Chances are that if you’re old enough to read about my adventures with spirits, beer, and wine, you probably also drink them. If that’s the case, I’d bet you’re also old enough to know who Michael Rowe is. Yes, that’s the guy from Dirty Jobs. Now more than ever, I feel like Mike, but in a man-in-the-alcohol-industry-nomad-distiller kind of way.
I hope that description offers more of an understanding of what I’m doing here. So often people think that reviewers in the alcohol industry, whether that is someone who reviews beer, wine, spirits or what have you, are these guys with their feet kicked up while they swirl a glass and throw out adjectives to describe the beverage in hand.
For myself, that couldn’t be further from the truth. In fact, I sold everything I had for a chance to obtain a wealth of knowledge. After completely uprooting myself and moving to a different country – something that sparked from my days in the army and I’ve done multiple times now – I selfishly get to learn from experts and take some of their knowledge. Selflessly, though, I always have my video camera with me so I can film my journeys and share them with all of you via YouTube.
There’s a lot that happens behind the scenes, too. Right now, I am in Mexico. For the past few months, I’ve been here learning Spanish so I can uncover the best stories about Mezcal and the other wonderful spirits produced in rural Mexico so I can share them with you all.
I’m also learning more about corn whiskey while I’m here. When we think about corn in the United States, we all recall a yellow whole-grain plant. Here, that looks different. Mexico is the birthplace of corn, and that really comes to light when you see the rainbow of the crop. It’s not just yellow. It’s red, it’s purple, it’s blue. More important than the color are the flavor profiles that accompany those colors. In the US, we don’t get to experience those flavors as much. Don’t get me wrong, Americans love their bourbon and whiskey, but only a few small distilleries in the US capitalize on the varieties of corn. Why so few? Because it is much more cost-efficient to mass produce with yellow corn than it is to diversify the flavor palette of the spirit.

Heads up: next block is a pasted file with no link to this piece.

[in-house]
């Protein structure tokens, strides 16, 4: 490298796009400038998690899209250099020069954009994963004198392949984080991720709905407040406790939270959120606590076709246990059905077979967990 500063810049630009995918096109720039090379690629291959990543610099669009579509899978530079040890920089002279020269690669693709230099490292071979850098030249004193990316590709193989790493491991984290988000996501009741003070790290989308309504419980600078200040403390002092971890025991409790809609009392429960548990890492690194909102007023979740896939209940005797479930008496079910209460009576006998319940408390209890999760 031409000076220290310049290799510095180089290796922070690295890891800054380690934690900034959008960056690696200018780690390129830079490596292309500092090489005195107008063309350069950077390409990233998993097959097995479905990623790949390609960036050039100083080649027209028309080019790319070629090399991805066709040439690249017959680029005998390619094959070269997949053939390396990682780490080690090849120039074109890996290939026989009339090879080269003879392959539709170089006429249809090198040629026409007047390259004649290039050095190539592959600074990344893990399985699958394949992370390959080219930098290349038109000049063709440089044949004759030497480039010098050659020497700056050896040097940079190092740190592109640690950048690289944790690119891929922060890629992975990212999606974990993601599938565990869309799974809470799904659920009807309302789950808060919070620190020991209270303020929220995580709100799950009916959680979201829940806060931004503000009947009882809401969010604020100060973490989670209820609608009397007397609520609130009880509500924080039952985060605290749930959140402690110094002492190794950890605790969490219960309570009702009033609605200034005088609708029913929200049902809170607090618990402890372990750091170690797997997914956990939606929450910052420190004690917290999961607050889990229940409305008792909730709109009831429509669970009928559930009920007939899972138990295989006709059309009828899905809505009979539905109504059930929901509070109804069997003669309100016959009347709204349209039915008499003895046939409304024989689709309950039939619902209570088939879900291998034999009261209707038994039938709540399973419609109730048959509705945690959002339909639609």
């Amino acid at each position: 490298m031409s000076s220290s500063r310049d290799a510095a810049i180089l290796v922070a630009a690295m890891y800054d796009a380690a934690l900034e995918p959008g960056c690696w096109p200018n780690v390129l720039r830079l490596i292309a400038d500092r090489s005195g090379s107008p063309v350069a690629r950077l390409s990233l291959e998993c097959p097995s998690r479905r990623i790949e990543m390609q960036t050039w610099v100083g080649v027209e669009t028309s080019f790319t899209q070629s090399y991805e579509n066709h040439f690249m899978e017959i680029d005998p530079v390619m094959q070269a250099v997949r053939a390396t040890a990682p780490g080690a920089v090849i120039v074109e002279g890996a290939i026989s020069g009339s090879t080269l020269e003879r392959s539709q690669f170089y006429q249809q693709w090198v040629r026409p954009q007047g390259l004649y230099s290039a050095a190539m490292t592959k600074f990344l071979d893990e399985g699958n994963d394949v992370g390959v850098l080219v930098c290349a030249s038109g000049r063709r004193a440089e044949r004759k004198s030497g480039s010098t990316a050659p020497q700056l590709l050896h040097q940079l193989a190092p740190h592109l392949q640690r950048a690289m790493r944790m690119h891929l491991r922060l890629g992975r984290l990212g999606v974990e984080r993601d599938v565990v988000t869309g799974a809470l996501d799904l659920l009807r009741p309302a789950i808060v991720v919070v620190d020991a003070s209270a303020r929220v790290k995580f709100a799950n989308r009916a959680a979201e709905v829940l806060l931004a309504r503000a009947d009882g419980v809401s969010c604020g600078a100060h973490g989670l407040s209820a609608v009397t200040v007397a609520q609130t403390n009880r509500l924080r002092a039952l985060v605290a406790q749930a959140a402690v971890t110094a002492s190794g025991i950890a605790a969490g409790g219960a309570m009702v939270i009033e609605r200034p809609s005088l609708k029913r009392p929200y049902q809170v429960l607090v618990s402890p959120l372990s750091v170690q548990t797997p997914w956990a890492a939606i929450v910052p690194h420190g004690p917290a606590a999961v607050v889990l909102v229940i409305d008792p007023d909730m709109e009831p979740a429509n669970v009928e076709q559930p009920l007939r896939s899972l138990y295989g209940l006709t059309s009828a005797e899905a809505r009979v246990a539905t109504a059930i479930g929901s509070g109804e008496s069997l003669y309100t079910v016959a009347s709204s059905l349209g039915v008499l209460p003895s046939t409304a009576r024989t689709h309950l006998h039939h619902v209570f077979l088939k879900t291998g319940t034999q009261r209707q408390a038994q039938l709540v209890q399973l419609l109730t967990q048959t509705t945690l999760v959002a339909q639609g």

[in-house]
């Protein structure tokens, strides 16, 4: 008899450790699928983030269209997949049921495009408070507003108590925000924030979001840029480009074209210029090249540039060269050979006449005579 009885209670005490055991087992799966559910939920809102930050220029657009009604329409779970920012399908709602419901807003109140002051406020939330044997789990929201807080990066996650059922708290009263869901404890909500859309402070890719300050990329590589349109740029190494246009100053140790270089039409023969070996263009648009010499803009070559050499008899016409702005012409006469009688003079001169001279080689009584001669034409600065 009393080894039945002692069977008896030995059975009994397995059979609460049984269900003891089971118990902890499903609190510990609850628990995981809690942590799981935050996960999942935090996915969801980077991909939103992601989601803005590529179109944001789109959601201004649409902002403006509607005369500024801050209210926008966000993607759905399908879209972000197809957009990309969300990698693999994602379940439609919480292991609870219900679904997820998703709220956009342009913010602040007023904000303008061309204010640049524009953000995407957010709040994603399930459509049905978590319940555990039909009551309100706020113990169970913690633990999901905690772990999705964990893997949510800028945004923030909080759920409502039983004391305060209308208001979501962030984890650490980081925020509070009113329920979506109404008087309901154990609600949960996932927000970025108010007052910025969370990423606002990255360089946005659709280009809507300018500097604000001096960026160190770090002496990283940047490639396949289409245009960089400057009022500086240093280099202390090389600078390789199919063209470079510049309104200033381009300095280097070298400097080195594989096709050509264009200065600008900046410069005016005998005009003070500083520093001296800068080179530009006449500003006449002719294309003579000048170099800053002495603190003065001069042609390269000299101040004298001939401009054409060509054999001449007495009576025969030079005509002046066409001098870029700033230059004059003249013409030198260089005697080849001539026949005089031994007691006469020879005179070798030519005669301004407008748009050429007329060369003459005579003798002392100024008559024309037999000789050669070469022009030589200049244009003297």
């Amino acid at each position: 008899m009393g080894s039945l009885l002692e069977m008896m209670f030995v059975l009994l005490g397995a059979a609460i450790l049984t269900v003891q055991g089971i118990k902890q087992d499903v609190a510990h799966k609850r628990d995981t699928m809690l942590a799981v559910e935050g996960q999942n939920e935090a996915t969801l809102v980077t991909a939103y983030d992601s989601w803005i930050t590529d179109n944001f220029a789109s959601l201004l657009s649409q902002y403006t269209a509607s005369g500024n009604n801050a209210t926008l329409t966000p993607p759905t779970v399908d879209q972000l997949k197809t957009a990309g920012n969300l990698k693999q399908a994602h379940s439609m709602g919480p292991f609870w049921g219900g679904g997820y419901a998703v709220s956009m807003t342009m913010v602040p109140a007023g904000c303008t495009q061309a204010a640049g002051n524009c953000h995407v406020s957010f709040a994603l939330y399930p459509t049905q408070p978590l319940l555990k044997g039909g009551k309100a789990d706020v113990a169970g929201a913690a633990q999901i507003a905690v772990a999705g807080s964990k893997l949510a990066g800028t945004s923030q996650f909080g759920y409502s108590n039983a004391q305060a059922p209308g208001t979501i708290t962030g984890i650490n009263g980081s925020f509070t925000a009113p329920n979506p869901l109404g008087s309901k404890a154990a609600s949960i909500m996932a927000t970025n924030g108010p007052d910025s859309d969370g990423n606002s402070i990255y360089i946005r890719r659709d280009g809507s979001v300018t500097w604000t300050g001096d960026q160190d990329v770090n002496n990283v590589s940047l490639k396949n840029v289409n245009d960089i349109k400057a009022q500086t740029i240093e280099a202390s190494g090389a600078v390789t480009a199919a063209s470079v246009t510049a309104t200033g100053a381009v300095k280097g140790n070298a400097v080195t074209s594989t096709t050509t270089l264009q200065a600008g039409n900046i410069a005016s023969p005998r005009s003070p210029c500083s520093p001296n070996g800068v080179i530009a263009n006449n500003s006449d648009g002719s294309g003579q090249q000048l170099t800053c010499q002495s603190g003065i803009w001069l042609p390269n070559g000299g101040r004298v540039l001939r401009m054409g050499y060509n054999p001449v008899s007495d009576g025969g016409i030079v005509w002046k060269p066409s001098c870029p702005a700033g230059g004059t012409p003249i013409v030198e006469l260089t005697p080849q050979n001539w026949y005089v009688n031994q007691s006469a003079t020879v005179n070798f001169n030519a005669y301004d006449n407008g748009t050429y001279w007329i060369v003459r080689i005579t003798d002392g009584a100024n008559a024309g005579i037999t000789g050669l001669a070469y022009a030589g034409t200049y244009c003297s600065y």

But that isn’t stopping distilleries in Mexico. They’re shaking the tree, shucking the corn, or whatever you want to call it, and I’m here for it. Soon, I’ll have my foot in the door and will start working with corn whiskey. I’ll also be living with Spanish families, who generously let me hike the mountainsides of Mexico with them to get the full Mezcal production experience, starting with personally harvesting the agave. Obviously, I’ll have my camera with me so I can share those experiences with you all soon.
But before I am able to share those experiences with you guys, I want to tell you about my recent time in Scotland where I observed and produced scotch at some of the most famous scotch distilleries in the world. I was originally interested in moving to Scotland because of the gem that is the Isle of Islay. With nine working distilleries, I think Islay piques the interest of more people than just your alcohol nerds like myself. Just thinking about Americans alone, it is no secret we’ve had a huge whisky craze hit the US in the past years. So much so that the United States has become one of the largest importers of scotch!
It is more fun to learn when you can put an image with the information, so I’ve chronicled my experiences with my camera to piece together a documentary. I hope this documentary brings to life the stories behind the drink in your glass like it did for me when I lived in Scotland. You’ll learn how these famous distilleries got their start and how they were able to withstand trials and tribulations within the industry. Most importantly, you’ll take away that Islay wouldn’t be where it is today without whisky, and whisky couldn’t be where it is without Islay. The full episode is out now, and you can watch it here.